Mr. CHRISTIE: It's almost like a badge of honor.

Ms. HOLMES: A badge of honor. And, yet, for some of these other candidates, we don't even know their names.

MARTIN: Okay, wait, who's the Democrat running against Susana Martinez?

Ms. HOLMES: That's a good question. I don't know her name.

MARTIN: Thank you. See, my point. That's my...

Ms. HOLMES: However...

Mr. CHRISTIE: I have to agree with Amy, though. I think her point is very well stated. I think that there is an inherent bias against conservative women running for federal office. I mean, all the stories coming about Christine O'Donnell are largely derisive. Nikki Haley is an American, really, story. You have an Indian-American woman running for governor of South Carolina. She's made it up from her bootstraps. She beat a very crowded field and a crowded primary.

MARTIN: Forgive me, weren't the stories derisive because of members of her own party attacking her? So...

Mr. CHRISTIE: No. Actually, it was a lot of the Democrats saying, oh, does she have marital infidelity problems? If you're going to look at people's personal lives, I would daresay that there are a lot of current office holders who have far more issues and all these allegations...

MARTIN: I'm sorry, but those issues arose in the primary.

Ms. HOLMES: But why are we more familiar with Christine O'Donnell - who appears to be behind by double digits - than we are with Tim Scott, who would be the first African-American representing South Carolina - sorry, Republican in the Congress since Reconstruction? I would think that Tim Scott should be getting a lot more headlines than a candidate who, you know, seems to be coasting her way to a loss.

MARTIN: Okay. What about Marco Rubio?

Ms. HOLMES: Marco Rubio - fast, he has gotten...

MARTIN: Getting a lot of attention.

Ms. HOLMES: He has gotten a lot of attention, and in his last debate, we just played on my radio show today, he was asked by his moderator why he seemed to hold anti-Latino views - anti-Latino policies. And he had to point out he is Latino, which was something that wasn't acknowledged. He went through his own personal history to remind his own moderator of exactly who he is and that he's pro-legal immigration. He's for border security and enforcement of the laws. And he pointed out every candidate is for enforcement of the laws.

MARTIN: Okay. And his strengths are what?

Mr. CHRISTIE: Well, he's a strong fiscal conservative. He had a very good tenureship as speaker of the House in Florida. And I think his story is truly inspirational, someone who'd come over, his parents wanted to make sure he had a better life, to escape the oppression in Cuba. He made it, again, rising up by his bootstraps and his intellect. And I think a lot of the coverage towards Marco Rubio has been negative. You hear he's out of the mainstream. He's too extreme. And I say: What about a fellow who made it from nothing to become speaker of the House who's running for the Senate in Florida?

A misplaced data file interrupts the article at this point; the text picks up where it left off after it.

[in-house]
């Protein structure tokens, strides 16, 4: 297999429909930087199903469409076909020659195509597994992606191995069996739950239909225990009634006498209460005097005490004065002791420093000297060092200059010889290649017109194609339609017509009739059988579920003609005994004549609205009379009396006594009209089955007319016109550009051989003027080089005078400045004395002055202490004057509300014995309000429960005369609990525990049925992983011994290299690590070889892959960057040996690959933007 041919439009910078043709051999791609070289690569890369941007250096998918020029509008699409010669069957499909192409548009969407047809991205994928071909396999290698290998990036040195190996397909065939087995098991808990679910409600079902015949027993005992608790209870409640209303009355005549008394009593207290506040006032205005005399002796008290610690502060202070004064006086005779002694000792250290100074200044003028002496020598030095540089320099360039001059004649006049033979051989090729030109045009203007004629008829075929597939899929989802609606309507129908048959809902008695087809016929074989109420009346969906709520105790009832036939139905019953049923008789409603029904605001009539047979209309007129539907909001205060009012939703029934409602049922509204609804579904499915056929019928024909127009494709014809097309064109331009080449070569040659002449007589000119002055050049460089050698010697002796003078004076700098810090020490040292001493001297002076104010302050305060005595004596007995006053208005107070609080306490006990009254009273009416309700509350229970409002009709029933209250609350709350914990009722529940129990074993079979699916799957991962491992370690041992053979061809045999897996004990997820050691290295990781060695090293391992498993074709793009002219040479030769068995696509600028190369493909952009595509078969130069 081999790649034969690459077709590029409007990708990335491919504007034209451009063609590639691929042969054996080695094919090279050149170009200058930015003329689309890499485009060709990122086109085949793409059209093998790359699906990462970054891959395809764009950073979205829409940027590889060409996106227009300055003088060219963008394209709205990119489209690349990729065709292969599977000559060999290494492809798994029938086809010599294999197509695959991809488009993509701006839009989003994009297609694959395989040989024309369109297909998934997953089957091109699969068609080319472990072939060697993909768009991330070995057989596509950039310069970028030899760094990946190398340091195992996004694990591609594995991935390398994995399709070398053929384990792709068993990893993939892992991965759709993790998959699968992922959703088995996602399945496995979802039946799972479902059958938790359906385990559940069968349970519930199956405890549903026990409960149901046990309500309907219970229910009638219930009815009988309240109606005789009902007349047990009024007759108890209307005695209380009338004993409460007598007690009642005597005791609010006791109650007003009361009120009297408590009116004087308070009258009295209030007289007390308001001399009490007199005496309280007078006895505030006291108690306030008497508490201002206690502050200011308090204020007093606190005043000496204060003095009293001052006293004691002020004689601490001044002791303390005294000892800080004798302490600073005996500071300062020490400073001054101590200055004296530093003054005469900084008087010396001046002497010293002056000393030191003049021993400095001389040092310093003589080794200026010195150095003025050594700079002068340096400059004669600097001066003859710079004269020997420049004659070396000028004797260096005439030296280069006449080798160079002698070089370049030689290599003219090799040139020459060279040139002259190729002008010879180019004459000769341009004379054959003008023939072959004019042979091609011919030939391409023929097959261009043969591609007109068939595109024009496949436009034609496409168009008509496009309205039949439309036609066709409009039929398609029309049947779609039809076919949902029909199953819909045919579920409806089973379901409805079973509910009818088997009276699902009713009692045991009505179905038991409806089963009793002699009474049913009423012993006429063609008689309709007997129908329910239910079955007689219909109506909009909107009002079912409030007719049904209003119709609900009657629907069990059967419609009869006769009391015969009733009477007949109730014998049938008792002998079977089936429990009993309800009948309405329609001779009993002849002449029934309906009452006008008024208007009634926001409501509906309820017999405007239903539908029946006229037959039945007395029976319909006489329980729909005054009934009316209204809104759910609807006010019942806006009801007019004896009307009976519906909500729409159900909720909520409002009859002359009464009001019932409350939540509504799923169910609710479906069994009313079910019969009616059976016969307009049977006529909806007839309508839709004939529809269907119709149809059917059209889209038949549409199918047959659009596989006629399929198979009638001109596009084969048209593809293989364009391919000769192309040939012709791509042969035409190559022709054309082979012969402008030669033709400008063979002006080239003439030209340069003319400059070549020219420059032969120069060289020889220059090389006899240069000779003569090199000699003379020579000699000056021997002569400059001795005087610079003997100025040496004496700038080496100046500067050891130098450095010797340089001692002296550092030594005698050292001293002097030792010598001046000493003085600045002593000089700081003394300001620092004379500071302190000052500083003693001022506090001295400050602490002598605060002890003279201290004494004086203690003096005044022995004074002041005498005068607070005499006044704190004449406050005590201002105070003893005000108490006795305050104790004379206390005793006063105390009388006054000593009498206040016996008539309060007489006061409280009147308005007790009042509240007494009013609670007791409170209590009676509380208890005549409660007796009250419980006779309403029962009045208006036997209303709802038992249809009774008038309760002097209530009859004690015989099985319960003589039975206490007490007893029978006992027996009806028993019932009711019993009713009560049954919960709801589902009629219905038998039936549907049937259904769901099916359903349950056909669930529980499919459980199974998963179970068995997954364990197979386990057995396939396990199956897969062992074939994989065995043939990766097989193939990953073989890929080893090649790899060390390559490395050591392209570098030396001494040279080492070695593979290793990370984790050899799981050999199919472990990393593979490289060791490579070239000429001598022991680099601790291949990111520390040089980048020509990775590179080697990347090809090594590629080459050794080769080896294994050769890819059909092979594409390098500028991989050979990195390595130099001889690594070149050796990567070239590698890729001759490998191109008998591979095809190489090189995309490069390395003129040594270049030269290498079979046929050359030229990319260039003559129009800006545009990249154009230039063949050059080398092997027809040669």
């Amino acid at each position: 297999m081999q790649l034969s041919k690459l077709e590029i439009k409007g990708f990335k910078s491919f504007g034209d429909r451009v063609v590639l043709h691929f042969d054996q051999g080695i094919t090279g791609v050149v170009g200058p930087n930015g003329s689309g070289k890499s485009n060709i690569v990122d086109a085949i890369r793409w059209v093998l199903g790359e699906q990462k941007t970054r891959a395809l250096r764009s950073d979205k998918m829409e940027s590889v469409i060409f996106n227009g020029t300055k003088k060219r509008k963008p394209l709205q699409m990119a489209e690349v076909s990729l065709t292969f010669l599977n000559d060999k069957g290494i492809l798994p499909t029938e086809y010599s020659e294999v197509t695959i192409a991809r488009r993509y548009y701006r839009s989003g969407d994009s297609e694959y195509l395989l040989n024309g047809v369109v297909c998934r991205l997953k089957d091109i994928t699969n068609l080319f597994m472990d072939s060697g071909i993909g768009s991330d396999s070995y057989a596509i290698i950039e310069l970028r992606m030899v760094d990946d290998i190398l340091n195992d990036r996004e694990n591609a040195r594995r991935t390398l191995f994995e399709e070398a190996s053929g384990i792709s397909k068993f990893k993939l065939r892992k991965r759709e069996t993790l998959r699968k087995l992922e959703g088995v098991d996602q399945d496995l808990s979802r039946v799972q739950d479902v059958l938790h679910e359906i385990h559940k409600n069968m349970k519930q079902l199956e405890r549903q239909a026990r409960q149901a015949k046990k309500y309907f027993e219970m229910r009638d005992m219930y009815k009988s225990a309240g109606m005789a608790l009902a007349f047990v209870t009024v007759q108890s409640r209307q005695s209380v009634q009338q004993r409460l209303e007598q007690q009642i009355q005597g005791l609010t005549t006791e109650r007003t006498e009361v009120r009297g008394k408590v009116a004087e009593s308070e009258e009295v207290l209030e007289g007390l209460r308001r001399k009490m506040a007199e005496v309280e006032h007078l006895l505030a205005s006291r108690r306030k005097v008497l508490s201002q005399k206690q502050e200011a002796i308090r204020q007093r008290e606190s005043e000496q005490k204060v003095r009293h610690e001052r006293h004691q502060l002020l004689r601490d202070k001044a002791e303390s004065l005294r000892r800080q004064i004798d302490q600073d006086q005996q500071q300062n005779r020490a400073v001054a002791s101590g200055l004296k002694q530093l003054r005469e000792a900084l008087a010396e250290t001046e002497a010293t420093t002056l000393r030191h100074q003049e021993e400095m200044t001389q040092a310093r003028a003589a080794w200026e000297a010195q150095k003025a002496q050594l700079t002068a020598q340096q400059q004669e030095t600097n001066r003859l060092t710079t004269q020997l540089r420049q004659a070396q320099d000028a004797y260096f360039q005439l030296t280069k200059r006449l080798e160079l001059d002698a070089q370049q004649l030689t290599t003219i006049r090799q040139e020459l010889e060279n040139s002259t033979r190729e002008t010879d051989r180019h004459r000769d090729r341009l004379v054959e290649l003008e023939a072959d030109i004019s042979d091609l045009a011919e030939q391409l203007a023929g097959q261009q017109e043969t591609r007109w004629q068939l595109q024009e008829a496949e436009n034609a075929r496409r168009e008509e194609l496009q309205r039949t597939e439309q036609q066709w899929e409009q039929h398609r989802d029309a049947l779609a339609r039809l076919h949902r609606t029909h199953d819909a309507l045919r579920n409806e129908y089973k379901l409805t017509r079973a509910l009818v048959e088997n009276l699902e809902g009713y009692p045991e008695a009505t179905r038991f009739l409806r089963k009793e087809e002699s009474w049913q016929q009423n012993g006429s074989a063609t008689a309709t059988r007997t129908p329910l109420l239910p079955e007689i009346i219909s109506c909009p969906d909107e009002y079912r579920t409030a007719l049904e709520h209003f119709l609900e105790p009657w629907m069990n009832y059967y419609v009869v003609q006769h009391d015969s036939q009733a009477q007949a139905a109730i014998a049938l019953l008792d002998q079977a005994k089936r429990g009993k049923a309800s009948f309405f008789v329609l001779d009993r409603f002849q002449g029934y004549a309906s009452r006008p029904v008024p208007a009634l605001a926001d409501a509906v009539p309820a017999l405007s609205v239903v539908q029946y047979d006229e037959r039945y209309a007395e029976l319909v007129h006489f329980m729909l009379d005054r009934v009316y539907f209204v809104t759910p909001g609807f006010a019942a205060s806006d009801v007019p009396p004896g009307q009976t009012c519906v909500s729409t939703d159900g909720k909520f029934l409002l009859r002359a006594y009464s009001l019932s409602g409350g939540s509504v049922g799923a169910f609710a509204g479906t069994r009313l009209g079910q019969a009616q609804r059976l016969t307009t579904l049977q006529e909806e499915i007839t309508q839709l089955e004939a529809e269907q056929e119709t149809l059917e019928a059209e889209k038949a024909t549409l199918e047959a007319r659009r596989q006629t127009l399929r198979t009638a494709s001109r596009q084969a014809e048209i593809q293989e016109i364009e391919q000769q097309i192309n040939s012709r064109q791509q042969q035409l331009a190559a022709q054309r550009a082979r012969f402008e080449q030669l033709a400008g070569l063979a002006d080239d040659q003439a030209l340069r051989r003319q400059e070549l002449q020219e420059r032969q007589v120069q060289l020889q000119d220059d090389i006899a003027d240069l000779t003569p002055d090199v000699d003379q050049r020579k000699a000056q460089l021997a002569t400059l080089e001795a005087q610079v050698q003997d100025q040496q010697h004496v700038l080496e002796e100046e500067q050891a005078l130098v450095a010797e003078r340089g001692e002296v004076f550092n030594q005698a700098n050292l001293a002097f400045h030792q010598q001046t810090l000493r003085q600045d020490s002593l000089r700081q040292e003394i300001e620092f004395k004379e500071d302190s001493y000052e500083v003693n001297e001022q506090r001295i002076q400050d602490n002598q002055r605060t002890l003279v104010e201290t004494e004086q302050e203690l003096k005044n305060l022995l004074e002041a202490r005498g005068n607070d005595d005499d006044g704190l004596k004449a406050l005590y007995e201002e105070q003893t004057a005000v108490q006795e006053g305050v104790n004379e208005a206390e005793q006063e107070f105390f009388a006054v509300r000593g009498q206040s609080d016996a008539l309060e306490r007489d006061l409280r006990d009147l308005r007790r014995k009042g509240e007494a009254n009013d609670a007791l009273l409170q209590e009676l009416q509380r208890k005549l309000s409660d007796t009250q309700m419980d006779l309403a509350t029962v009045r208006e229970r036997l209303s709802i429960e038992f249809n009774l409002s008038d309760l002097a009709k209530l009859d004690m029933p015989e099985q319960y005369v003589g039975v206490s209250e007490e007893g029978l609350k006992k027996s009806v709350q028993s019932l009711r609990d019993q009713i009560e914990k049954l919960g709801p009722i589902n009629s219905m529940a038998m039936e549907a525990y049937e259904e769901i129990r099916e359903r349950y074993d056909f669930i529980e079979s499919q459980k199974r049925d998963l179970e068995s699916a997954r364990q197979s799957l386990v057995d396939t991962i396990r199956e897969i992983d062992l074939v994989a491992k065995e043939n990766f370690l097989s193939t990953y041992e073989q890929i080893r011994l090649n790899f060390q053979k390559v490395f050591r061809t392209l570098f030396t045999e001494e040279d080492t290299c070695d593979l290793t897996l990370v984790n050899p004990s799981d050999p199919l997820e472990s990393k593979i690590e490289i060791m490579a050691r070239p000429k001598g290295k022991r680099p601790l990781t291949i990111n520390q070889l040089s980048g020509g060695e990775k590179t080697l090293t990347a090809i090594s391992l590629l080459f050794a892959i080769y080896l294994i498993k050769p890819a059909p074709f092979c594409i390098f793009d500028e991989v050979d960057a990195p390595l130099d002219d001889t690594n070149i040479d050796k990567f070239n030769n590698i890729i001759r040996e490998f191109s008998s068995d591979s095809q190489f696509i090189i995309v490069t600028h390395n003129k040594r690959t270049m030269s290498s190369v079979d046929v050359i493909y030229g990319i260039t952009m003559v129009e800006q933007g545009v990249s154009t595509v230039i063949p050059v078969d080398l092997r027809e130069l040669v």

MARTIN: Okay. But, unfortunately, we don't have time to really analyze this here. But, again, there's things that political opponents say and then there's what you call the coverage. There's also narratives that are pushed also by political opponents. And, you know, these are political campaigns.

Another inspiring personal story: Van Tran, a Vietnamese Republican running in California's 47th congressional district. He's currently serving as a Republican member of the State Assembly. And one more state I wanted to talk to you about - we only really have time, Amy - Isaac Hayes is - grew up on the south side of Chicago, running against Jesse Jackson, Jr. to represent Illinois' 2nd congressional district. Does he have a chance?

Ms. HOLMES: Well, Jesse Jackson, Jr., of course, comes from political royalty. He's been, you know, dragged into the issues concerning the former governor, Rod Blagojevich, and his own personal issues. So, you know, it's - I'm not going to predict that one. I would say that Jesse Jackson, Jr. has the edge, however.

MARTIN: It's an exciting time. Ron Christie, on November 3rd, which of these races do you think we'll be talking about? Which do you want us to be talking about, since you have criticisms about the coverage?

(Soundbite of laughter)

Mr. CHRISTIE: Well, I think that...

MARTIN: Pick one.

Mr. CHRISTIE: I think one of the more inspirational races that conservatives are going to be watching is Marco Rubio. I think he has a very strong national future. And particularly, if he prevails in the Senate contest, I think he's going to be on somebody's short list to become vice president sooner rather than later.

MARTIN: All right. Ron Christie is a Republican political strategist and author of "Acting White: The Curious History of a Racial Slur." Amy Holmes is a conservative commentator and co-host of "America's Morning News," a nationally syndicated talk radio program. They were both kind enough to join us in our Washington, D.C. studio. Thank you both so much.

Ms. HOLMES: Thank you.

Mr. CHRISTIE: Thank you.